Starring Juhi Chawla, Soha Ali Khan, Kritika Kamra, Shahana Goswami, Karishma Tanna
Created and Directed by Tanuja Chandra
This is a very good looking police procedural with some beautiful actresses getting together to play bestfriends for life, and in one case, in death.
What keeps one glued right till the end is the question: where is this going? More importantly, the principal actresses have the looks and sometimes the skills , though not always, to make us partially involved.
Spoiler Alert: Juhi Chawla, looking like an older version of Sanya Malhotra, in a classic case of a monstrous miscast plays Ishi Sangmitra , a high-flying wheelerdealer who gets savagely slayed in the first episode…or is it the second? It becomes a little tough to keep track when the narrative moves forward and back without warning.
What is as clear as daylight (ironical, that, since most of the series is shot during well-lit night-time activities) is that Ishi is up to no good and a lot of the characters feel she had it coming. In one drawing room interrogation a powerful industrialist actually laughs in cop Tehlan(Karishma Tanna)’s face and says, “God is looking…God is great.” The look of disgust that Tanna gives this tactless gloater made my day, although I must confess at seven episodes , each of almost one hour’s length, this series could do with a sizeable amount of pruning.
Soha Ali Khan’s Saiba is a bit of a tantrum-thrower and largely devoted to only herself although there is a caring husband and two lovely children in her.
Shahana Goswami is as usual the stand-out among the five principal actresses. Shahana’s Zaira is a star-dress designer dealing with the bipolar moodiness of a co-worker which I found to be of no relevance to the plot.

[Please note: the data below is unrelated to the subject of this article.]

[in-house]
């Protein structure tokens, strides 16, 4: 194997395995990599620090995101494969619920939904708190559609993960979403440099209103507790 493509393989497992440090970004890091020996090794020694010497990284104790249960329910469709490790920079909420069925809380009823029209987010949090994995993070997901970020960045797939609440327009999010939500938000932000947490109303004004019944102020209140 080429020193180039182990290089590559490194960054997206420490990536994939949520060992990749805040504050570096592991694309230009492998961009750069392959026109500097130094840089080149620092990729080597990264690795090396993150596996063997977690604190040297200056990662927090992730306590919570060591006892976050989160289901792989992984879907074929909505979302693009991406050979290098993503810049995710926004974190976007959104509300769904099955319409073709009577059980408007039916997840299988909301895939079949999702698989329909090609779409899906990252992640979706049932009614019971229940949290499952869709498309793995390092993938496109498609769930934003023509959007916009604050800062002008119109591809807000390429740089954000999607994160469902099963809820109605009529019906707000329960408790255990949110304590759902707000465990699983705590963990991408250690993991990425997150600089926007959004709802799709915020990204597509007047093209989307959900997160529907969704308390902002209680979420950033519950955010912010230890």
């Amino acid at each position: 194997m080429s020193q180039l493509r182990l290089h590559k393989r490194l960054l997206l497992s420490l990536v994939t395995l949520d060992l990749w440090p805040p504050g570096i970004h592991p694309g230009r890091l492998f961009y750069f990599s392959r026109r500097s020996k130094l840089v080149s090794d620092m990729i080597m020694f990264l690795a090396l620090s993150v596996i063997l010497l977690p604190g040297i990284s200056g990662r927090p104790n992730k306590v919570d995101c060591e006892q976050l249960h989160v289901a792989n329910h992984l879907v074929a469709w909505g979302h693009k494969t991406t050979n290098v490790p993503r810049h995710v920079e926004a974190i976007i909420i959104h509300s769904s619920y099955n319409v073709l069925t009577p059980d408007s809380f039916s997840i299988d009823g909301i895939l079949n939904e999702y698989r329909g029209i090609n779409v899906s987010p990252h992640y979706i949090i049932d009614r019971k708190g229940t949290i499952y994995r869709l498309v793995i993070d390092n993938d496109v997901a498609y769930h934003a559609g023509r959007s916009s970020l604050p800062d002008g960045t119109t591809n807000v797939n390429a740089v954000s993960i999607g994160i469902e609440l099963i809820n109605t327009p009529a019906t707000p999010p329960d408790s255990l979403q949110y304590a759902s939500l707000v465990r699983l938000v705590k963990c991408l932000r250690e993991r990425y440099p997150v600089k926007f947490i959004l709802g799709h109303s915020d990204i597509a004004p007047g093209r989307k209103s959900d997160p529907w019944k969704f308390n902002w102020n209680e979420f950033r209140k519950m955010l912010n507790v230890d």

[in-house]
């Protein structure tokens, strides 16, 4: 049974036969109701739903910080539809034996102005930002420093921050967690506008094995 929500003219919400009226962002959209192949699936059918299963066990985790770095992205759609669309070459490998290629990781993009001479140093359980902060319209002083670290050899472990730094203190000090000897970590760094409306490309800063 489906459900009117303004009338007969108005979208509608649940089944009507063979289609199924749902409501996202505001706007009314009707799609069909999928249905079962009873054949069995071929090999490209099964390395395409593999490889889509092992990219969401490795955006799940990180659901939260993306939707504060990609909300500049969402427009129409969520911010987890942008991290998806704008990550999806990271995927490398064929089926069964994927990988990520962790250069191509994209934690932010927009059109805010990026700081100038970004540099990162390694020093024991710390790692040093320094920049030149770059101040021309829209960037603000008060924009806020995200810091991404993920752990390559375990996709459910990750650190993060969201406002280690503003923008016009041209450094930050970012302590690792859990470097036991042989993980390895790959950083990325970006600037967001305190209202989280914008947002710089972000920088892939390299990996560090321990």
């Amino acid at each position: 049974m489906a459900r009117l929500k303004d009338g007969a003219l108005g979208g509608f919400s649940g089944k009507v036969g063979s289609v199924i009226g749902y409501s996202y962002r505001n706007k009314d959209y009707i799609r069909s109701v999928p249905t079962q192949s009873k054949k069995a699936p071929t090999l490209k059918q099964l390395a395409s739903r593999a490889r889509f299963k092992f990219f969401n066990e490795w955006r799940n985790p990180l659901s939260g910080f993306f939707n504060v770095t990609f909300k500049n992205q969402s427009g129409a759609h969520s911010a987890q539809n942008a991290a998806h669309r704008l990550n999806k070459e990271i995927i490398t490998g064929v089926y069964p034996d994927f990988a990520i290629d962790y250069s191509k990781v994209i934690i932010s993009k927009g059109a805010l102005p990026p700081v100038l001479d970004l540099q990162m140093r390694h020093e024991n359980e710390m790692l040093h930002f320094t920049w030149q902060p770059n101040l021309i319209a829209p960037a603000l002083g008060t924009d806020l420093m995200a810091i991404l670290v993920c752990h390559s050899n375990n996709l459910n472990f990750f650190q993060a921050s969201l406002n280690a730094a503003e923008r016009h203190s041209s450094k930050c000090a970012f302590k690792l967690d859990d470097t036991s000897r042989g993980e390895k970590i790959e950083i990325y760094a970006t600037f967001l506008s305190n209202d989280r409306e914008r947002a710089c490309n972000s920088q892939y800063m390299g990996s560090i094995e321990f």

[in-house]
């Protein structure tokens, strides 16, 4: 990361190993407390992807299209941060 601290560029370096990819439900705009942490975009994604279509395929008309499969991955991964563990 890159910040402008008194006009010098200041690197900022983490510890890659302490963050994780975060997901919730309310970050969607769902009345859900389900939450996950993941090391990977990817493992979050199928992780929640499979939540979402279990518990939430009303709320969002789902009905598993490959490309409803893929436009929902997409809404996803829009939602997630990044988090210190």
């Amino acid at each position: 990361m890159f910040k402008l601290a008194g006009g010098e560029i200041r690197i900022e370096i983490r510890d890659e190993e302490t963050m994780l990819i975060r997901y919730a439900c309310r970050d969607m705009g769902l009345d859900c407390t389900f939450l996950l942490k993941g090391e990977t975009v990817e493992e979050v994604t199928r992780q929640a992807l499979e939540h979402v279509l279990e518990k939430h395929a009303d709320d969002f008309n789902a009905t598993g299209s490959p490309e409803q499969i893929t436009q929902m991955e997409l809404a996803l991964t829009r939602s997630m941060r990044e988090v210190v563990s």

Kritika Kamra as Dolly is the second most enlivening protagonist. Dolly is sick and tired of her mother-in-law’s demands for a baby. She has quit her marriage, though her husband is not an a..hole at all.
My favourite moment in the series features Kamra’s Dolly and Saiba’s little boy at a vending machine at the hospital where after a near-fatal assault on the boy’s father,the boy asks Dolly if his father would die and become a star in the sky.
“Aise thode na star bann jata hai koi,” Dolly replies with a distant look in her eyes, almost as if the pretty actress was looking at her own struggle .
It is interesting to see the husbands being painted in believable strokes of empathy in this chic chick flick. In spite of women taking centrestage the spouses are sketched with care and they have a role to play in the plot.
The problem here is one of pacing. The narration at times slackens and needs a good shake by the shoulder. I still don’t know what exactly Ayesha Jhulka, with a fake Bengali accent, is doing in the plot. Or how the plot hurled from being about girl bonding to child trafficking.
But if you stay put till the end, Hush Hush is a rewarding experience.